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Friday, May 10, 2013

The Having It All Project: Audrey Beerman

I met Audrey through Julie somewhere along the way...so this is probably the second participant to The Having It All Project that she didn't know she was leading me to back when we met in 1996. Audrey's a new mom figuring out how to balance all the different roles in her life - something many of us are balancing on this Mother's Day weekend. Happy Mother's Day to all of you. Here's how Audrey is having it all.

Briefly describe your life and what you think makes it unique.
Although Margaret Mead probably isn't to credit for this quotation, I giggle at "Always remember that you are absolutely unique. Just like everyone else." Lately I derive considerable comfort from that! I'm a daughter, a wife, a stay-at-home-mom, an aunt, a daughter-/ granddaughter-/ sister-/ niece-in-law, a Chief Marketing Officer, a sorority sister, a volunteer, a true friend, … so you know, I'm unique, just like each of us is unique! In stark contrast to my "past lives," though, I'm a member not the leader.

What are some of your favorite tips and strategies for coping with the chaos? 
Nuts and bolts: My husband and I run our lives on a carefully curated suite of Google products (Gmail, Calendar, Drive), and I love Evernote too. Thanks to apps for eBay, Amazon Prime, and FreshDirect, I do 90%+ of our family's shopping from my phone. Near-debilitating OCD is a beautiful thing - if only it were contagious!

More philosophical: I attempt to avoid and / or eliminate as much chaos as possible. This may seem basic, but I'm not someone whose life is naturally drama-free, and thus it requires consistent, conscientious effort on my part. Sometimes this is as simple as saying "no" which should be easier than it is. Although I don't completely disregard social niceties and legitimate obligations, I do say no to lots of things "the old me" would've done begrudgingly and / or by incurring epic stress, ranging from joining committees to making weekend plans. Along those lines, I no longer waste time attempting to cultivate / repair / continue relationships with people who are not worthy; I don't have arrogant delusions of these individuals pining away for me, but I'm not interested in teaching anyone how to be a good friend.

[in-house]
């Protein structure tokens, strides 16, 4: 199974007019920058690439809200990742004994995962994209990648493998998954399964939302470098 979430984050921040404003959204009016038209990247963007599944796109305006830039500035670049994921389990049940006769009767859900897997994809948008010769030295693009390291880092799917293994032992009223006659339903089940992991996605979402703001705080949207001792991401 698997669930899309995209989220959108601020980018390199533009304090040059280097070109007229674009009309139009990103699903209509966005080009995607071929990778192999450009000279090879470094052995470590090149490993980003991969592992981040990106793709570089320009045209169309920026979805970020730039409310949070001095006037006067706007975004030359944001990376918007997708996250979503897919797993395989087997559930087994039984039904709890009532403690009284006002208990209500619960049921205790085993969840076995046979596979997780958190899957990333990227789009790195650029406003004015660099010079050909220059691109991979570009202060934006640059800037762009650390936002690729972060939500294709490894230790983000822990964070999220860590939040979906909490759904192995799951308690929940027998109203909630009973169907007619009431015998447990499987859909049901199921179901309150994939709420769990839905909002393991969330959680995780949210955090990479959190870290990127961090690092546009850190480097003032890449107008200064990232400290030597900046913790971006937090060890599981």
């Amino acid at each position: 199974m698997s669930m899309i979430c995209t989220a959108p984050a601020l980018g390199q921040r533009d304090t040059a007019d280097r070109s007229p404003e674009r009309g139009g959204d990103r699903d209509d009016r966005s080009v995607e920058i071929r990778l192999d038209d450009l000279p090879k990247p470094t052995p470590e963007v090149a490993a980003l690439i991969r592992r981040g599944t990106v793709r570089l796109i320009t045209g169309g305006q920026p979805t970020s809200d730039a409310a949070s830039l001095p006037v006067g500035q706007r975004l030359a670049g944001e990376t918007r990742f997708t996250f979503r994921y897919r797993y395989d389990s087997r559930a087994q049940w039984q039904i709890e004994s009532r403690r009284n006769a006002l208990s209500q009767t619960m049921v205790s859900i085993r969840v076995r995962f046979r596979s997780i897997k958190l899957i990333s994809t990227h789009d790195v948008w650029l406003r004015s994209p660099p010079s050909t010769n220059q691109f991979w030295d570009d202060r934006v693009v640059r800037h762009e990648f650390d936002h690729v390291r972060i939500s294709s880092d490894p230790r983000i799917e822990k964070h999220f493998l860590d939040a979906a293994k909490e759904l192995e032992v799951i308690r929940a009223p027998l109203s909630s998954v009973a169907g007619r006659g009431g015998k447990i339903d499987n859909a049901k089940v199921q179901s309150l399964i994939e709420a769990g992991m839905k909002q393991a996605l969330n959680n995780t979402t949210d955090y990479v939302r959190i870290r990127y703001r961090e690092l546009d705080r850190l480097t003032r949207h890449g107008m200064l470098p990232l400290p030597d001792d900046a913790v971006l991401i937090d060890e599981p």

Being a stay-at-home-mom is extremely weird for me; in the beginning, on some days, the only adults with whom I interacted were our doorman and our parking lot attendant. Now we go on more "adventures" including spontaneous outings and as a recovering Type A, giving up my routine was really challenging. To feel human, I make sure that each morning, I take a shower and get dressed, even if Ari and I are just spending the day rolling around on the playmat. Sometimes I have a sitter come for a few hours so I can be on my own, and I don't feel guilty about it, because I know I'm a better mom if I can have some "me" time too.

Please share a moment where it all broke down, and how you got through it. 
In November 2009, my then-boyfriend Hal asked my father for my hand in marriage. A few weeks later, my father was diagnosed with Stage IV lung cancer, and given only a few months to live. I still do not fully understand how I survived the 117 days between hearing the prognosis and delivering his eulogy, but in that time, Hal proposed to me and we planned, then had, a beautiful wedding with the people we love most, and my dad was there to walk me down the aisle. To say "it all broke down" is a colossal understatement.